Tag Archives: Missouri

Storytime

1 Jan

leap year page 1

Here in Los Angeles, California, it’s just shy of three hours to the close of January 1st, 2016. Today’s not been much different than any other day, closer to weekend-style even though it’s Friday, but not quite the same because one of my roommates is out of town, and the other is recovering from a long stretch of mandated human interaction, and I myself just returned from The Hellhole That Is Currently Underwater.*

But still, all in all, pretty much the same as any other day. January 1st has no particular magic to create a grand shift in my life. It is just an arbitrary designation of the passage of time.

Except… we don’t want it to be, do we? We want there to be some power in the rustle of a new calendar being hung on the wall. We want there to be some force that we can harness through the symbolic gesture of wiping the slate clean. Whatever the year, we want 01/01 to be not just one more day full of nothing more than more of the same, but rather to be one glistening 24-hour chance to grasp hold of a future we haven’t yet tainted. A notebook that’s got no smudges or eraser marks. A slab of clay, wet and waiting, for us to pick up and do something with.

We want it to be the start of a new story, ripe for the telling.

2016 is a particularly good year for that, it seems. We’ve got a leap year ahead. One whole extra day for awesome.

And I, who makes much of her living out of words, sits here at the close of page 1 of 366 wonder – what makes a good story? What do I want?

What do you want?

What makes a story worth it, after it all, when you’re running out space for lines on the page and midnight is tolling and another book, another voice, another year is chasing at your heels? What is it in a story that will leave you satisfied at “the end” – or even better, hungry for more?

If you’ve got some thoughts to tell, I’d like to listen.

——-

* Missouri. Not necessarily an intrinsically bad place, but a historically terrible destination for me in particular. Also, it’s rained so much there in the past few days that a house literally floated away. It was on the news, guys.

It can be okay in the summer, though.

Just… mind the tornadoes.

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A White and Shiny and Probably Horrendously Inflammatory Blog Post

4 Dec

Dear White People,

it happened again. Another murderer got away because of white skin and a shiny badge. We drive around with our white skin and our shiny cars, mere passersby to injustice on the streets. We sit in our white houses with our shiny lives and ignore the systematic burning of a people to the ground. In both Missouri and New York, we like our white snow and our shiny presents, having the luxury of not caring that outside, it’s cold. We’ve got our white skin and our shiny privilege. We don’t have to worry about frostbite.

Look, I know. I know. I make generalizations. White people are also poor. White people are kind. White people suffer. White people care.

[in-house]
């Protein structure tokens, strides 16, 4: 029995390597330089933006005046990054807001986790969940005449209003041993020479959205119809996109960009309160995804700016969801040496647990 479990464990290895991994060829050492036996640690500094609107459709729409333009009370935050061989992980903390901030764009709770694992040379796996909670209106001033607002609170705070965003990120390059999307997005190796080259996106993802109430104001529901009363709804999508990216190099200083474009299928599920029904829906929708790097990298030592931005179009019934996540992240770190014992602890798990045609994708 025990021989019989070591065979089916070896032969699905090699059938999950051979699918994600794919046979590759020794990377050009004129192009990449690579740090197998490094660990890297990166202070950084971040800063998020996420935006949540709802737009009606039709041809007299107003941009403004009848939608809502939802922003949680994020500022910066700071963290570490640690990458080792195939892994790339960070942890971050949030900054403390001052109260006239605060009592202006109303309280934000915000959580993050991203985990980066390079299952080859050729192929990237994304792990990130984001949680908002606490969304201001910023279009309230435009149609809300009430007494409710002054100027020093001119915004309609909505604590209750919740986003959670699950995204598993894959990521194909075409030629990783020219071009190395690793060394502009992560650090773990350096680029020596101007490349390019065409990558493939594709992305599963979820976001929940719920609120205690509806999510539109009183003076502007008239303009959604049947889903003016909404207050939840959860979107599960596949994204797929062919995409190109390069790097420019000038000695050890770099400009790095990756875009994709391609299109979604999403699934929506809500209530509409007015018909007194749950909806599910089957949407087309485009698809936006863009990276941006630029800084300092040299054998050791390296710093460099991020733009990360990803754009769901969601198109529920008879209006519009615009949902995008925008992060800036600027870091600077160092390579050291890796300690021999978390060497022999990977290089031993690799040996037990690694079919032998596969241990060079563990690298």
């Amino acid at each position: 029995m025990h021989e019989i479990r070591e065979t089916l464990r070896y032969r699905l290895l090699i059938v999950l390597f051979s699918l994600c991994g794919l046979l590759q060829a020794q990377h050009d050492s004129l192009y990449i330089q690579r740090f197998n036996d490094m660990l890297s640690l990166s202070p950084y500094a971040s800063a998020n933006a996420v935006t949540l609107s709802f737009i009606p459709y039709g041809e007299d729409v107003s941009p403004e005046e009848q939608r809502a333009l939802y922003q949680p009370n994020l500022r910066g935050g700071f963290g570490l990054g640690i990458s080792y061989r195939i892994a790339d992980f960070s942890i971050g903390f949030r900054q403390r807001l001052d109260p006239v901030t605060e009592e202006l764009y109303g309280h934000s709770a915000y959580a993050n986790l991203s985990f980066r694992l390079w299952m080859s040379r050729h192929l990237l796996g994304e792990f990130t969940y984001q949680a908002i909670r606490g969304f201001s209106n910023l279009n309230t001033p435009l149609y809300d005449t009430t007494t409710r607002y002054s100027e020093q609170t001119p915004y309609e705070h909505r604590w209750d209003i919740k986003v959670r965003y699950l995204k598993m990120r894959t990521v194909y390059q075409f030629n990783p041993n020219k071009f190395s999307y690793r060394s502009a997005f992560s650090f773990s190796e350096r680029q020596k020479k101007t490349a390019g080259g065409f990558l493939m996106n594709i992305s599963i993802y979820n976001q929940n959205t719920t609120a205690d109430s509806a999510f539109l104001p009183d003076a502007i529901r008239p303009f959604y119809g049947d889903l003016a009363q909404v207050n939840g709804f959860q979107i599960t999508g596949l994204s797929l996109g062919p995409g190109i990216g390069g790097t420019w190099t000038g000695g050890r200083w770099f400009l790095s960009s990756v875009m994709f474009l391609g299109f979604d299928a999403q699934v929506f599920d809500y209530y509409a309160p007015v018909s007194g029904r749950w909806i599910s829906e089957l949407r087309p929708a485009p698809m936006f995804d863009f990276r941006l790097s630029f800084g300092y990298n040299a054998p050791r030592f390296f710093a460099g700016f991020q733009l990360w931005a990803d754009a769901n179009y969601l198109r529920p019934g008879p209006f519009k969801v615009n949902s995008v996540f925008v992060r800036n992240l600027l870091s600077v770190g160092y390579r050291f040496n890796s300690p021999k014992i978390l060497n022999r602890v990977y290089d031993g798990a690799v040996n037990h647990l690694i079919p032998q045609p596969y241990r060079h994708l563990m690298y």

White people built this whole fucking country to be poor in and to be kind in and to suffer and care in ’cause we stole it from yet another people without our skin tone.

We established that this was the best country, our country, and disallowed anyone else access to that pronoun. Even when we shipped human beings over like Fedex two-week arrival packages. “Here, Mary Sue, I got you a nice black girl to help you and Ma with your dresses.” “But Daddy, I wanted the other black girl, with the different nose!”

It is horrible. It is insensitive. It is true.

Slaves could be shot for trying to run away. Apparently this is still true when it comes to white police masters. And those police will not be indicted, because after all, they were just trying to subdue their property. They know what those black skins are like. You can’t reason with them. Just gotta bring ’em down, bloodshed be damned. It was their own damn fault for running away and resisting anyway.

Please excuse me while I go vomit. Alternatively while I go chop off my fingers, because they hate themselves for ever having to write those words.

White people, this is who we are. Maybe not you, individually. But as a people, this is what we have filled history with stories of. This is the name we have made for ourselves.

And I really don’t fucking like it.

We try to make a difference. We volunteer. We tweet. We write fucking blog posts. But none of these are going to pry the arms off the neck of a dead black man. And in the end, that’s really what we needed to do. Before the suffocation even happened.

I am a thin, white female. If a man tried to touch me and I screamed at him not to, but he persisted anyway, it would be the police’s job to come and save me, because in my case, that man’s actions would have been labelled assault. The police damn well know there are other ways to arrest a noncompliant but nonviolent person. And no way in hell do they want the upper-middle class parents of a white girl coming after them and saying one of their male officers assaulted me. Noooo way in hell would they let that come even close to happening.

Change me into a black man and apparently none of that matters anymore.

If a man held me down and suffocated me after I’d screamed and screamed that I couldn’t breathe, and the coroner fucking ruled it a homicide, there would indictments and apologies from the police department and a mass outcry at the unthinkable wretchedness of it all. I would be a martyr, not an example. That police officer wouldn’t even get to be a mall cop. He’d be in jail. Twenty-five years to life.

Change the color of my skin and my genitalia, and apparently this all isn’t even worth a trial.